Monday, March 13, 2023

We need the Law. . .

Sermon preached for the Sixth Sunday after the Epiphany (A), on Sunday, February 12, 2023.

When Adam and Eve were confronted in Eden, they did not argue that what they did was not wrong.  Sure, Adam blamed Eve, Eve blamed the serpent and so put the blame right back on God but neither of them could say that they had not broken God’s command.  What Adam and Eve did not do in Eden, we have learned to do.  When caught in things that are wrong, we not only blame others for our sin but we argue with God that the command either did not apply or it was not a good command.  This we have turned into high art with all kinds of unsavory thoughts, words, and deeds.  We have become the people God lamented – who ignore His law only to do what is right in their own eyes.

Jesus insists over and over again it is not His work or purpose to abolish the Law or to silence the prophets who call sinners to repentance.  Yet we Christians have worked very hard to distance God’s law from grace and to live as if it were all good as long as it is consensual and done in moderation.  We have decided that the problem lies with the law and the voices of those whom God has sent to square our lives according to that law.

The problem does not lie with the law or the voices calling us to repentance.  Yes, the law promised life but because we could not keep it, it was a promised unfulfilled.  The Law was and in not bad but we are constrained already by sin so  deep within our desires and wills.  Sin led us to jump at the chance to fulfill the law with all the vigor and enthusiasm of a people making a New Year’s resolution to lose weight or exercise more.  But as soon as sin saw how hard it was, we lost interest in keeping the law and began work to undermine it and justify ourselves.

Just as the Tree of the Knowledge of Good and Evil was not evil in itself – indeed Adam and Eve saw that the fruit was good and pleasing to eat.  It was the aftertaste  that spoiled it all.  So also the law is good and wise because it comes from the holy mouth of the holy Lord and reflects His perfect wisdom and will.  Sin could not change the commandment itself but sin changed the people who living under that law.  And those under that law, worked to change the law so that it was manageable and twisted it until it pointed not to God but to us.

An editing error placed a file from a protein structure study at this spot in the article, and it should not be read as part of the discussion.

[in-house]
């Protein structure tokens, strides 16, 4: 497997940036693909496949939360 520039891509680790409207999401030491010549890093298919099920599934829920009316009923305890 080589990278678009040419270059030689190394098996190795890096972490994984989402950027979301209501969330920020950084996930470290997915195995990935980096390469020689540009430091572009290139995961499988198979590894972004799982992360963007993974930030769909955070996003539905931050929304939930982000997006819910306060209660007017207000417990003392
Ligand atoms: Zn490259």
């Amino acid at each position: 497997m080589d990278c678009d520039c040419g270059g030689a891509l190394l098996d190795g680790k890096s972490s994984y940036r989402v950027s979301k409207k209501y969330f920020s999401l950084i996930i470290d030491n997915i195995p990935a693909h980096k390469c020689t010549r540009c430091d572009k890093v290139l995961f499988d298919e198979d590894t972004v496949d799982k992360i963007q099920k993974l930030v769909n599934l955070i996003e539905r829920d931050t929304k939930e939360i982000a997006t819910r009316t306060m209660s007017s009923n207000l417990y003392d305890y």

So also those who warn us are not the problem.  The doctor who warns you about the consequences of your unhealthy behavior is not to blame when it happens.  When St. Paul writes in Romans 5 that death reigned from Adam to Moses, he tells us something we often forget.  He could have said death reigned from Adam to Jesus but he did not.  That means that the law given through Moses was not the cause of our death.  Sin was.  What the law was and is remains a sign of God’s grace.  When the law is given through Moses, the prophet begins with a profound statement that is in itself a promise.  “I am the Lord your God.”  It should have been obvious to the Jews whom He had brought through the waters of the Red Sea and on whom He had placed His name through the burning bush.  But it wasn’t.  Chafing under the law, they had forgotten that their God was a God of promise.

The law is not evil but good.  It kills, yes, but it also gives life.  It bestows upon no people a standing as God’s people and gives them a land, a kingdom, and an inheritances.  This law will endure when the grass of the fields are gone; when heaven and earth have passed away, the Word of the Lord shall remain, perfect and holy.  How we see the law changes in Christ but the law does not.  To those who have not been covered with Christ’s righteousness it only accuses.  Nobody wants the pointy finger of the law aimed at them and so God attached the promise of a righteousness that came not from our keeping the law but Christ keeping it for us.

But with the statement of God “I am the Lord your God” we meet mercy for the sinner and grace for those who stand under the law and its accusation.  Whatever Israel did in breaking the law, God provided a path to forgiveness and restoration. The Day of Atonement placed Israel’s sin upon the sacrificial lamb and the scape goat with a view to His Son who would become both for us.  Here is grace to forgive every sin with the blood of Christ, to rescue those who deserve nothing of His kindness, and to welcome the prodigal son home to the father who still claimed the sinner as his own.

So now remains, what shall we do with this law?  Shall we silence its accusation by renaming what is sin?  Shall we simply ignore its voice in the hope that it will finally shut up?  Shall we argue that because we are redeemed we have no need of nor do we want the law anymore?  Shall we try to make evil what God spoke for our good?  Or shall we not simply bask in God’s love and mercy to forgive us and work to become the people the law describes?  The law will always accuse but to those who live in Christ by baptism and faith, it has nothing more to condemn.  All our sins have been removed from us as far as the east is from the west and what was scarlet has been washed whiter than snow.  In this way the law points to Jesus.

Yet the law remains for us because we still need direction through this sinful world.  We need to know what is right and wrong, good and evil, of God and of the devil.  We need to have an objective voice to guide us through this world of darkness and not simply our own feelings or desires.  We need to be protected not only from the evil out there but the evil in our hearts trying to undo what Christ has done in us and for us.  We still need a light for our path and a lamp to shine before every step we take.  And in this way, the law still points us to Jesus.